Fatal Kenwood stabbing caps weekend of violence in Chicago

CHICAGO (WLS) -- Violence across the city of Chicago did not slow over the weekend even after mothers called for peace on the day designated to honor them. There were at least 50 shootings and nine fatalities over Mother's Day weekend, and the trend continued as the work week began Monday.

Kimble Knox, 51, was visiting friends in Kenwood after spending Mother's Day weekend with family when he was fatally stabbed. Knox was standing on the on a back porch of an apartment complex in the 4500-block of South Drexel Boulevard around 12:30 a.m. Monday when police say a man approached on foot, tried to rob him and stabbed him in the chest before running away.

Investigators said Knox was pronounced dead at the scene.

"I wish I would have stayed with him. I would have kept him in my sight if I knew this was going to happen to my brother. I am very upset about that," Anthony Knox said.

Knox's family tells ABC7 Eyewitness News was a longtime home healthcare provider.

Saturday evening around 8 p.m., 58-year-old Andreas River was shot and killed as he sat at the kitchen table in his Archer Heights home. Police say the shots were fired from outside and a bullet pierced the front door and struck Rivera in the face.

"This past weekend the violence that we saw is completely unacceptable, but it highlights the uphill battle we face in Chicago," said Supt. Eddie Johnson at a press conference Monday morning.

While it is unclear if Rivera was targeted, Supt. Johnson says them majority of the other victims over the weekend in both fatal and non-fatal shootings and stabbings are repeat offenders with long criminal histories.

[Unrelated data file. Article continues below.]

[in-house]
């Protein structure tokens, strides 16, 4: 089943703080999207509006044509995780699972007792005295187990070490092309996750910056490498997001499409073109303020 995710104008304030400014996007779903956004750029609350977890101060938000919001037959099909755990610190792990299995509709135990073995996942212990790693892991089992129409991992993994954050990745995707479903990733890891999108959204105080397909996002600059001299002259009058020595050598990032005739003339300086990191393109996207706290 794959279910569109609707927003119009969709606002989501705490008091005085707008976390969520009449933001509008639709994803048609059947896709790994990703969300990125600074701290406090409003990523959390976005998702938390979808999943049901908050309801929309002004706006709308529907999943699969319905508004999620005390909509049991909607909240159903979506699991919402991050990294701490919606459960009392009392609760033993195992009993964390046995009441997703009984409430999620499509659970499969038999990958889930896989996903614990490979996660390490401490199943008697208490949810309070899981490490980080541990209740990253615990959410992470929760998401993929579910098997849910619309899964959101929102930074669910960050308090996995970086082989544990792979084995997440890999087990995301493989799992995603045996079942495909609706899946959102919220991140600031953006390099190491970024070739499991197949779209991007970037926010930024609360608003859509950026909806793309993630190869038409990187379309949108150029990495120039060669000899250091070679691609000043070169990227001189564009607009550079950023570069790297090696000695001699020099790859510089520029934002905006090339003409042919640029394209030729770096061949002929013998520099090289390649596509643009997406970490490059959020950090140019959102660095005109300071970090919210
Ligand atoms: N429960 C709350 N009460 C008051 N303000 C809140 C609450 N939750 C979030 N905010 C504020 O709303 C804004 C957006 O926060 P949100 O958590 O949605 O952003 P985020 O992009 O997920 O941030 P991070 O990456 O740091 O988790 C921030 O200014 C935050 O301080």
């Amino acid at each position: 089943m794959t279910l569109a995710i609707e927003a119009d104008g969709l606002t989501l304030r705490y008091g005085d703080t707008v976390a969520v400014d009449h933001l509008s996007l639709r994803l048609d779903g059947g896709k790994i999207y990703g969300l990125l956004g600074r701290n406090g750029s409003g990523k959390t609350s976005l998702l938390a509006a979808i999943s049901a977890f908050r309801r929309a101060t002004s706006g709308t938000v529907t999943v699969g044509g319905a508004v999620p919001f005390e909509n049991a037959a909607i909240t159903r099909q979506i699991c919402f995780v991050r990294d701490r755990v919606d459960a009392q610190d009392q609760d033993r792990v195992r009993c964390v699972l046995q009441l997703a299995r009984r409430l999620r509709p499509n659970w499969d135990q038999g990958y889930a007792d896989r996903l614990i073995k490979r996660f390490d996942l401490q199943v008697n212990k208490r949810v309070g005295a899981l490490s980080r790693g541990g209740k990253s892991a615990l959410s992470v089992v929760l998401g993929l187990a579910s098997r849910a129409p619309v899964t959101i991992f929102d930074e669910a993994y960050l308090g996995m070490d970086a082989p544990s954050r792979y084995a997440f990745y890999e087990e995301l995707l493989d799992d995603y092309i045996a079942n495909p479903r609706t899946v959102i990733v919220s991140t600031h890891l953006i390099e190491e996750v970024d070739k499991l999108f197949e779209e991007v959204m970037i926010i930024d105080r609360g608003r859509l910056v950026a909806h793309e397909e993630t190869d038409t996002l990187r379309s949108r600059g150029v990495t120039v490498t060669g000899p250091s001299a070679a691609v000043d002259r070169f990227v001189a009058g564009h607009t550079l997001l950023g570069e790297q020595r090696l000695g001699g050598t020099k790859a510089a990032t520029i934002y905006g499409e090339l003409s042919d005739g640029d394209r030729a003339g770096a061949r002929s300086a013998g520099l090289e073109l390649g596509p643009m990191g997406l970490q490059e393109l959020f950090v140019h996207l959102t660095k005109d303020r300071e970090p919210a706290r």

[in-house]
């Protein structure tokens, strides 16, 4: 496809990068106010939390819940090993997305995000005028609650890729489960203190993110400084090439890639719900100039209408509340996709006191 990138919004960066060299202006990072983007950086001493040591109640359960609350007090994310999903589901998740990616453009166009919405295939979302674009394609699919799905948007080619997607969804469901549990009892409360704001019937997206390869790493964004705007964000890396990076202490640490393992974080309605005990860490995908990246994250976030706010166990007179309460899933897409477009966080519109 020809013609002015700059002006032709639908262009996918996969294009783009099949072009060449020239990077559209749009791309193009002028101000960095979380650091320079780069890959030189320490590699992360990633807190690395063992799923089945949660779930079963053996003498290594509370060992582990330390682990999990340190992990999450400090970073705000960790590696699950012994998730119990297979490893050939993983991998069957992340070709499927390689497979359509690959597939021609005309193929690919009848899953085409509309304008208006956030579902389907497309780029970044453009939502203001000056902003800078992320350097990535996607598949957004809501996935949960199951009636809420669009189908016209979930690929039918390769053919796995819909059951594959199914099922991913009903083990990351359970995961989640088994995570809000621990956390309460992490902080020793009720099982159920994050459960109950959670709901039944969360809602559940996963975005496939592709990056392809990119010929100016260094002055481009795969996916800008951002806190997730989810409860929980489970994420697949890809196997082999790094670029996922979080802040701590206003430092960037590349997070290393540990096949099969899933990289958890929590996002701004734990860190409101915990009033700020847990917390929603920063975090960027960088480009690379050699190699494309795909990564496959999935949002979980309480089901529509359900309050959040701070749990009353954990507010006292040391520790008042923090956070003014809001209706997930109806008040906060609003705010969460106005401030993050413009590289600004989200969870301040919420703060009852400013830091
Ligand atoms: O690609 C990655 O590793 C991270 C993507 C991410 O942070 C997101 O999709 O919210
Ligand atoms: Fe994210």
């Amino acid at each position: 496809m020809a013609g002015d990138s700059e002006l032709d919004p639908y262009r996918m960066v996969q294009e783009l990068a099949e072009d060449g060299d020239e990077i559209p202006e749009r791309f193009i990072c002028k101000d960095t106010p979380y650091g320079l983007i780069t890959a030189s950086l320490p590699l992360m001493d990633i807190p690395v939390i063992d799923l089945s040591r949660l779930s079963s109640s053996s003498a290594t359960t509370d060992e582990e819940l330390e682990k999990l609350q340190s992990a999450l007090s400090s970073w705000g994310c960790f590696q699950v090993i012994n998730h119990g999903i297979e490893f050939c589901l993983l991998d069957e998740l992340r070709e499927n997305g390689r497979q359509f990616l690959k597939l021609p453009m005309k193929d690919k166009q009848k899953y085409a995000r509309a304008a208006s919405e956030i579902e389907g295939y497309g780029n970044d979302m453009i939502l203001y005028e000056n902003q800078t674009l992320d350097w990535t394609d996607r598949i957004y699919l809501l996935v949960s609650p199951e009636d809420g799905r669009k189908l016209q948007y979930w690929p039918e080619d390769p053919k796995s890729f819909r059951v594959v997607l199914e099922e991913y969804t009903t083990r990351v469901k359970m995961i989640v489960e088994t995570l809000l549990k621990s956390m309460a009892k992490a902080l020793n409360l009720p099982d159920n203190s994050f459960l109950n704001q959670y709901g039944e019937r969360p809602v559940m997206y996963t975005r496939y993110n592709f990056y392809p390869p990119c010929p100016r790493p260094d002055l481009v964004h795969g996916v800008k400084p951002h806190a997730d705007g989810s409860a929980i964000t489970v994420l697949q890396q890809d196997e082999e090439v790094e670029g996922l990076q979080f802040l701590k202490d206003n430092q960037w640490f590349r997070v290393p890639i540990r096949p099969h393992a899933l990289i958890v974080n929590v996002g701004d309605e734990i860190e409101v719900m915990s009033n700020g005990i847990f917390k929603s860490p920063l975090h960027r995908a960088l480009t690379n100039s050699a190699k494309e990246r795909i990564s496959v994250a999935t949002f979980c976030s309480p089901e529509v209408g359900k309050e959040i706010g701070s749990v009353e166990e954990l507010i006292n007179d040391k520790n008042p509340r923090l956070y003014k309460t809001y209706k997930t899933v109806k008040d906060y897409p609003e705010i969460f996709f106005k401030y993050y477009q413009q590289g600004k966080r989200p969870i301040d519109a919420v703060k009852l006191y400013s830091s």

"Thirty-one, 37, 41 and 20: that's just a sample of the number of times the victims on this list had been arrested. Until we can have real truth in sentencing and hold these offenders accountable, this will be the unfortunate reality in the city of Chicago," Johnson said.

Community activist Andrew Holmes and other community members gathered Sunday with grieving mothers who have lost their children to gun violence. The group pleaded with the public to help stop gang violence.

"It shouldn't be that way. All over, gang activity, they only going on for what happened in the past. They got fathers that been through the same thing. I had my taste of being in a gang. Until I realized that the gang, didn't love me," said Michael Airhart, All Kids Matter.

Holmes said he would like to work with Supt. Johnson to combat the violence.

"We have to work with the superintendent and the police department. We have to work with Chicago. In order for this city to come together, we have to come together and show what we have and what's working. We're going to have to stop this gun violence ourselves. So we have all hands on deck," Holmes said.

Supt. Johnson began the day at a round-table discussion at the Chicago Urban League possible solutions to the violence with people in the community. He says rebuilding trust is one thing that is necessary to combat crime in Chicago. The CEO and President of the Urban League, Sherri Runner, said what is needed are jobs and that young people have the education necessary to get those jobs and do not become tempted by an underground economy.
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